Brought to you by the Real Law Editorial Team
As the story goes, congressional candidate Lyndon Johnson wanted to make an outrageous charge against his opponent. His campaign manager was shocked. “We can’t say that, Lyndon,” he said. “It’s not true.” “Of course it’s not,” Johnson barked at him, “but let’s make the bastard deny it.”
Controlling the conversation in an election with the right vocabulary is a time-honored tactic. A recent blog post in The Economist gave examples of how it’s happening this year with terms like “socialist” and “social Darwinist.” Placing and monitoring influential terms in the marketplace of ideas is a powerful way to create and sustain the advantage in political campaigns. As a result, knowing which terms are winning is crucial for media analysts, politicians, their campaign managers, and reporters. This can even come into play for lawyers. Corporate risk analysis and complex regulation are both affected by the conversation going on in the media.
Tools for a New Era
The need for this kind of intelligence and analysis has prompted the creation of new tools to deliver them. Thanks to the power of cloud computing and big data, it is possible to collect and combine information like never before. It also happens faster: analysts can quickly identify relationships, coincidences and coverage volume over time, without having to laboriously read each document—or hire teams to do it for them. The power of new media analysis platforms is just starting to be realized. More data from more content sources means more variables and more subtle truths. These can range from nationwide macro trends to the media attention on specific campaign catchphrases. But the value of this information will be correspondingly larger for those who can master the new tools, with deeper insights and bigger ideas.
What’s in a Term? 2008 vs. 2012
For a small example, let’s look at key media terms from the 2008 and 2012 presidential elections. The 2008 election was tough, with the race often very close. Through the summer, mainstream international coverage on key themes like “swing states,” “undecided voters,” and “endorsements” tracked very closely until the very last month of the campaign. Then the Republican candidate took a significant lead in mentions related to “undecided voters” and a smaller lead in “endorsements.” These terms were also, by far, much more discussed in the media than the third-term “swing states.” But ultimately, the Democratic candidate led in “swing states” and carried the election.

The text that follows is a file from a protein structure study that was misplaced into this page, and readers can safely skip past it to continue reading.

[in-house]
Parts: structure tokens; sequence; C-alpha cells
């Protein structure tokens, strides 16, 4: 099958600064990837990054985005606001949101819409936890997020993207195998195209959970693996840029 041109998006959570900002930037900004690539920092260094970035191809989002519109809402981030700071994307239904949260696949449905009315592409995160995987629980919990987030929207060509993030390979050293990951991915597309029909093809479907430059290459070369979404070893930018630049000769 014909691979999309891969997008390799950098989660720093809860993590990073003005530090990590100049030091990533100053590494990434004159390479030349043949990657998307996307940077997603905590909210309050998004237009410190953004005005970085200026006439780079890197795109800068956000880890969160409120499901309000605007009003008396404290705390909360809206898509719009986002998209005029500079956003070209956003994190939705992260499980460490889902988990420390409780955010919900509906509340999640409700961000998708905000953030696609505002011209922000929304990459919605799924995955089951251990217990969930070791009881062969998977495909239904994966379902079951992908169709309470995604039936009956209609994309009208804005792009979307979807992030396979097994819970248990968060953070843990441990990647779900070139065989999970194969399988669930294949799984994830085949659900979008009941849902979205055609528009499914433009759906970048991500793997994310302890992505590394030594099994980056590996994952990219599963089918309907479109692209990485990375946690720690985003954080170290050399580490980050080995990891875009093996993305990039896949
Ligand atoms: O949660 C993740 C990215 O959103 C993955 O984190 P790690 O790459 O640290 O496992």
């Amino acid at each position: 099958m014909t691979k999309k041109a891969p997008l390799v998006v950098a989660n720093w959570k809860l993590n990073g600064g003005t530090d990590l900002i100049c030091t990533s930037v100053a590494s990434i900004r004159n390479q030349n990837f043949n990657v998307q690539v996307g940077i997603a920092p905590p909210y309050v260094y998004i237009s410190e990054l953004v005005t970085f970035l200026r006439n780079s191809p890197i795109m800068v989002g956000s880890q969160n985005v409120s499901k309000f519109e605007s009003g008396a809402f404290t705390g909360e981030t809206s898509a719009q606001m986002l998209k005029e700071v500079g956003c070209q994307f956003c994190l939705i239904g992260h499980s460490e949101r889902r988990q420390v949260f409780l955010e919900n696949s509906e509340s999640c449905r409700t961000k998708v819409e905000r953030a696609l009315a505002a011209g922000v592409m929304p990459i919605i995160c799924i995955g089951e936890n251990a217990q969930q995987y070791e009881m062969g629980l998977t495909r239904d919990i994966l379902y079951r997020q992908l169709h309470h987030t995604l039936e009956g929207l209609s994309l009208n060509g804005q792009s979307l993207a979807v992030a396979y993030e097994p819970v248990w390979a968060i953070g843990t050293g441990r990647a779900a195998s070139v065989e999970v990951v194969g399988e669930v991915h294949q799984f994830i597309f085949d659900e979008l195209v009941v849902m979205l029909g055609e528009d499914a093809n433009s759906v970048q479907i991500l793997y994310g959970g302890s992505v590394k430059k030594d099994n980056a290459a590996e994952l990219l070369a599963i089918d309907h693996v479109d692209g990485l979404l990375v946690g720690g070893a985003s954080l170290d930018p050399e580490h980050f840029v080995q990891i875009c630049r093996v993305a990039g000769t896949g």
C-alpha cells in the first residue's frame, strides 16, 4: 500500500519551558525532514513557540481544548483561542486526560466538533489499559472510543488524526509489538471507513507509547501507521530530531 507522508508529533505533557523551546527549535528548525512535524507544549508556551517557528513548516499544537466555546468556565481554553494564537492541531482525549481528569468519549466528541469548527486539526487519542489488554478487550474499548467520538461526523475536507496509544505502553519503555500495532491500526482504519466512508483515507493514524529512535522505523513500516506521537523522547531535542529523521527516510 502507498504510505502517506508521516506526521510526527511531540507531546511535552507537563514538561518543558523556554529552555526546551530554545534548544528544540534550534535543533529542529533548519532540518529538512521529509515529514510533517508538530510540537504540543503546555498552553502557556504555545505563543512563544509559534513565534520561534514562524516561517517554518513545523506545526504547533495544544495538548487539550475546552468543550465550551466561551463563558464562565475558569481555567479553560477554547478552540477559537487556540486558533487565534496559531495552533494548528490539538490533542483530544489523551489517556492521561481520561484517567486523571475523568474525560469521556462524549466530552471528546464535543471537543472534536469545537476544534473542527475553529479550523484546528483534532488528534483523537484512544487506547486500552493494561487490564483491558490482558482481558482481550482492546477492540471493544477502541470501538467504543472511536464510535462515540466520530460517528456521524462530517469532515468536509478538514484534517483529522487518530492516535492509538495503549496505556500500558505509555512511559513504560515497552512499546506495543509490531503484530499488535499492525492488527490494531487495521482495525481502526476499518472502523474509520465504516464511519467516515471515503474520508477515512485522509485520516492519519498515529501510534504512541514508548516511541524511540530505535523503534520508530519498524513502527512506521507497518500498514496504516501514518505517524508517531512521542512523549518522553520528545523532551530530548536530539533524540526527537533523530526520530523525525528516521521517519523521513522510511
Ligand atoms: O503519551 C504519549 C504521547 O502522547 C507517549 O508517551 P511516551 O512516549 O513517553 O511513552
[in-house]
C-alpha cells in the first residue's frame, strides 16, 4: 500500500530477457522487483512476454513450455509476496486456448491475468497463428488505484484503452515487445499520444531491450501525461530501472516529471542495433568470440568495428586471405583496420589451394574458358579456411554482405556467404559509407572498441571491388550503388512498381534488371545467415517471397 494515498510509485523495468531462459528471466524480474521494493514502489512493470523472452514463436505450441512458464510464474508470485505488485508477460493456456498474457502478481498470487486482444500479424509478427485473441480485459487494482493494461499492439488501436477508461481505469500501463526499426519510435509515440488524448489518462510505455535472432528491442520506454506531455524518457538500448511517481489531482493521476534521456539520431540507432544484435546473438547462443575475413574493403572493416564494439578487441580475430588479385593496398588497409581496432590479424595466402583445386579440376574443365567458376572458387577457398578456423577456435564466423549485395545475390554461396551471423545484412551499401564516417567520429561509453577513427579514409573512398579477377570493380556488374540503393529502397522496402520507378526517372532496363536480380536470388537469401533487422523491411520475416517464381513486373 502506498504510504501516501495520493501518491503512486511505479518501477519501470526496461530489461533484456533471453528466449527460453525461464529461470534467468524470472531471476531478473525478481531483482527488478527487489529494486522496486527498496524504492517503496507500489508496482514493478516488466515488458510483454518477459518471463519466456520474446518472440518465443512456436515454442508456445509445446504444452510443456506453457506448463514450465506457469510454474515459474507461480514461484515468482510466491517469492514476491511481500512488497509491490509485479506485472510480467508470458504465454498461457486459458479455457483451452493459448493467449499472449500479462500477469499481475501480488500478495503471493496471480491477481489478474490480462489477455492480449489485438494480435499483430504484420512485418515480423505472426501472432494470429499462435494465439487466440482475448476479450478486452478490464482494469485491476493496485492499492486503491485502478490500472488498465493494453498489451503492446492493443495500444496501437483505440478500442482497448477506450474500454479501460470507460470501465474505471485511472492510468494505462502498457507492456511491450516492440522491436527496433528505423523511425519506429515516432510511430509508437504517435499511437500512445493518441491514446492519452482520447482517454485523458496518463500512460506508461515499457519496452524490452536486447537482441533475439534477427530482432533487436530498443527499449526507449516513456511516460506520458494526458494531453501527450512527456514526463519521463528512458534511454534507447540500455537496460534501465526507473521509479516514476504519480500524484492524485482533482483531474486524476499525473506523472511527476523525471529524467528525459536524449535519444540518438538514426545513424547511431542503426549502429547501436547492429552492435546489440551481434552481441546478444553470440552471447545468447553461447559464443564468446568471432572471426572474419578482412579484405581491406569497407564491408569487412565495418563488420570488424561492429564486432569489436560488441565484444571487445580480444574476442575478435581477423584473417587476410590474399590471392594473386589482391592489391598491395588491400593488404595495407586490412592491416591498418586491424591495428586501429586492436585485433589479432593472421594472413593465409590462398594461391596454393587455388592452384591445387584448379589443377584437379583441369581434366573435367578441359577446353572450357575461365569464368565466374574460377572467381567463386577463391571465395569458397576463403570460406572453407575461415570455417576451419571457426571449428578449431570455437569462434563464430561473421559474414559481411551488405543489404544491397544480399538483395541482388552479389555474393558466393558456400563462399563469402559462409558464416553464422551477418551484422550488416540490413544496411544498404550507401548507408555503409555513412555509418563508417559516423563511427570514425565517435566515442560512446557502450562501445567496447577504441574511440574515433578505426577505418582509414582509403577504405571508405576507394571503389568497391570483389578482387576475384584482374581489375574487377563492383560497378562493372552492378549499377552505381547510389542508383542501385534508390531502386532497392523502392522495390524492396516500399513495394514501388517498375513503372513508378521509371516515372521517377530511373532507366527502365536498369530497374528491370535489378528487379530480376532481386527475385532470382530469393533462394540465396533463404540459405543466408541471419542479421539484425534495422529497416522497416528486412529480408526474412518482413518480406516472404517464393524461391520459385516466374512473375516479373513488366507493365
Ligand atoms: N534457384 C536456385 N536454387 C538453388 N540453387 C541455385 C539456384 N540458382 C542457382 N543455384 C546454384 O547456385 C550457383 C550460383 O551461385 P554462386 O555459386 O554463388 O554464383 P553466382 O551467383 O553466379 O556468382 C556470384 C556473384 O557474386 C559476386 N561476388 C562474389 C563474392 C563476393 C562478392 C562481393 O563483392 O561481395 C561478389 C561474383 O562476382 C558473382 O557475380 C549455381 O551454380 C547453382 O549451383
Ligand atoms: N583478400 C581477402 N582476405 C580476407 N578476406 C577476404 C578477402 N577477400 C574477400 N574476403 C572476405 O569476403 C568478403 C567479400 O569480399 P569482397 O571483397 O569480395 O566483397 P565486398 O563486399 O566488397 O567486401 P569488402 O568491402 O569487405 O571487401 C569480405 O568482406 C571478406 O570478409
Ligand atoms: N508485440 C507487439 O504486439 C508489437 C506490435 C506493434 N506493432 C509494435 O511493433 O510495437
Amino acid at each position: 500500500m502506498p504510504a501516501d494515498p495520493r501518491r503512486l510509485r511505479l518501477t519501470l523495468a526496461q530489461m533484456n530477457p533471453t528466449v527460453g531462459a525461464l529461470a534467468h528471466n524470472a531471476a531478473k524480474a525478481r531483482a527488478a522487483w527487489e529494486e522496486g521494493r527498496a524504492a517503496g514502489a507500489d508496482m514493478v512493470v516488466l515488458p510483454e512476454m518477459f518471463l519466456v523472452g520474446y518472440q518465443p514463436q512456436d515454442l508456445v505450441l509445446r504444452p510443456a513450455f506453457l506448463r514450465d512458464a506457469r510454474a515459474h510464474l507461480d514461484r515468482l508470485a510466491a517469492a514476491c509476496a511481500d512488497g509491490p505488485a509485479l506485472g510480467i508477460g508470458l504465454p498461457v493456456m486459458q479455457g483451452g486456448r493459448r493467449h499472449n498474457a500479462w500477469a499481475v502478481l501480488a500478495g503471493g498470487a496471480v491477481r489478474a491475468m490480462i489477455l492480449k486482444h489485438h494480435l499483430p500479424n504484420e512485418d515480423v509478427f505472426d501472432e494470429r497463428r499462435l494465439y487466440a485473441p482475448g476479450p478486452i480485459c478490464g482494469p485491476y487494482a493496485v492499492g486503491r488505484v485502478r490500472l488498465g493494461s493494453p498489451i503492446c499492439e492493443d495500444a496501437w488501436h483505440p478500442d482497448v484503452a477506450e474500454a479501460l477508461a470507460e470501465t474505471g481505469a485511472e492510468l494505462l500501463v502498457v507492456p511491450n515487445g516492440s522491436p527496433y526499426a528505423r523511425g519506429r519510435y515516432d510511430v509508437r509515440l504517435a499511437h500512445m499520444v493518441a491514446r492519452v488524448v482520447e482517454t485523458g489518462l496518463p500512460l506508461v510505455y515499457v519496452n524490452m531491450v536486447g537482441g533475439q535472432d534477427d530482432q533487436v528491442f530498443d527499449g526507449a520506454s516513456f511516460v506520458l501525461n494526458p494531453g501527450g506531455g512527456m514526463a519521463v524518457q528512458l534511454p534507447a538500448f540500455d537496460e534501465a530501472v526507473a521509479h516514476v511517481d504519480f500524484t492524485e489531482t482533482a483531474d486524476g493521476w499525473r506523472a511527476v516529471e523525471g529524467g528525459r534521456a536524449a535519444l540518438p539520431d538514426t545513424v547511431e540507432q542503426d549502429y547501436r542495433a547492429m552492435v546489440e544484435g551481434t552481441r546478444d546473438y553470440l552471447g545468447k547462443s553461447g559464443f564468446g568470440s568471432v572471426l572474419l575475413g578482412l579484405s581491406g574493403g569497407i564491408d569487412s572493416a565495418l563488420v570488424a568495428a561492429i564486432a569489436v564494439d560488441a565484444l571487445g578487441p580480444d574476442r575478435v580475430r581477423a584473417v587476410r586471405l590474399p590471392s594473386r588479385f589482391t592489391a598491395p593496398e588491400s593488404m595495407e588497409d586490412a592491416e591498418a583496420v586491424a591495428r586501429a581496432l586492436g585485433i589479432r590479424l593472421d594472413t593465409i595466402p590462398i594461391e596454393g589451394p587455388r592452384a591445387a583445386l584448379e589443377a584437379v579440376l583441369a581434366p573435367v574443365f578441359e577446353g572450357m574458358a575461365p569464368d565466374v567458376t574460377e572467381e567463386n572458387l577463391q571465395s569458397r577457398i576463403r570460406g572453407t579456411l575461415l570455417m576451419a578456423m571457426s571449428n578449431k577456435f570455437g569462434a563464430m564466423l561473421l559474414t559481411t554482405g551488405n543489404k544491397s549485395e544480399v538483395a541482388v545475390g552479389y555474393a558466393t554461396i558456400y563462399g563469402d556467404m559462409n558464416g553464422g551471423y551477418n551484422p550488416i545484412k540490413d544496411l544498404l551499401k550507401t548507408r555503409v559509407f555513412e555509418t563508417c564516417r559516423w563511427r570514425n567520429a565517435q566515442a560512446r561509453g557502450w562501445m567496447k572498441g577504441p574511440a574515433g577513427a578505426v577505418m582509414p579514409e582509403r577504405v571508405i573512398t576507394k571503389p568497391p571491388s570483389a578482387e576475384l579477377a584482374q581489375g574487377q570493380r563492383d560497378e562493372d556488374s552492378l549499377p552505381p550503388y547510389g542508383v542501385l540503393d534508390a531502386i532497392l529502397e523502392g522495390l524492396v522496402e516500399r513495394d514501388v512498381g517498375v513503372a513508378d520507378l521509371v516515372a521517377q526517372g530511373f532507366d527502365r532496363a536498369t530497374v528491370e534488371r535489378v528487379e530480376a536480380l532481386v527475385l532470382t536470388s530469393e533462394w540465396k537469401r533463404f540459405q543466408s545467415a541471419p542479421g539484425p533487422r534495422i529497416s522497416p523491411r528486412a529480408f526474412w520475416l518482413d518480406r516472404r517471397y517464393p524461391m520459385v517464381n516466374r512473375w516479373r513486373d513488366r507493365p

Now, in 2012 at the same point in the election cycle, the story is quite different. Unlike in 2008, there is an incumbent as well as a challenger, changing the news dynamic. This year, it’s the “swing states” story that is getting the most traction in the media by a huge margin—more than the coverage of the other two terms combined. Also, it’s the Republican candidate who seems to be leading the “swing states” narrative.
Each campaign season has its own ecosystem of news that responds to the messaging and events of the day as well as the lessons of previous campaigns. This kind of analysis allows you to not only look at what is driving discussion overall, but also isolate and chart the patterns of any chosen issue across a chosen time frame. This empowers people to then take informed steps with the proper context, either by leveraging the current dialogue or taking steps to change it. Alternatively, this insight can be compared with other data points. One of those data points has become social media.
Broadening the Conversation
With the dramatic rise of social media in the last two election cycles, political analysts have been looking for ways to understand this new phenomenon in the context of their work. Its inherently data- and connection-driven nature should mean that researchers can learn a lot very quickly. But it is still very early days. One recent study, titled “Limits of Electoral Predictions Using Twitter,” from Wellesley College and Oviedo University in Spain, found the correlations inconclusive. Another study that monitored Dutch elections in 2011 found that nuanced analysis is necessary to understand the real drivers behind the numbers.
It is easy to be sympathetic, though. As in modern legal scholarship, the amount of data can overwhelm one’s ability to analyze it properly. Ironically, the solution to so much data may be even more data.
The Next Generation
A new cutting-edge project perhaps points the way forward. Undertaken by the Fox School of Business at Temple University, it combines professional media reports with social media data. Named the Media Ecosystem Project, it is designed to be a real-time index of U.S. political sentiment. It aggregates from a huge combination of sources, measuring the real-time activity of thousands of individuals in social, print and broadcast media.
The first product of the Media Ecosystem Project is the Translating the Effectiveness of Media into Performance (TEMPO) index. TEMPO analyzes media-related data for more than 900 candidates nationwide. Its stated goal is to study different types of media, their effects on one another, and how they ultimately influence campaigns. Each candidate’s TEMPO score is drawn from tens of thousands of data points derived from blogs, social media outlets, web analytics, print and broadcast media, and campaign websites. Even now, you can see that social media deviates from the larger narrative, but why and how are not yet clear.
The possibilities of the data are compelling, and great minds are working on it. The only question now is when it will arrive in your office.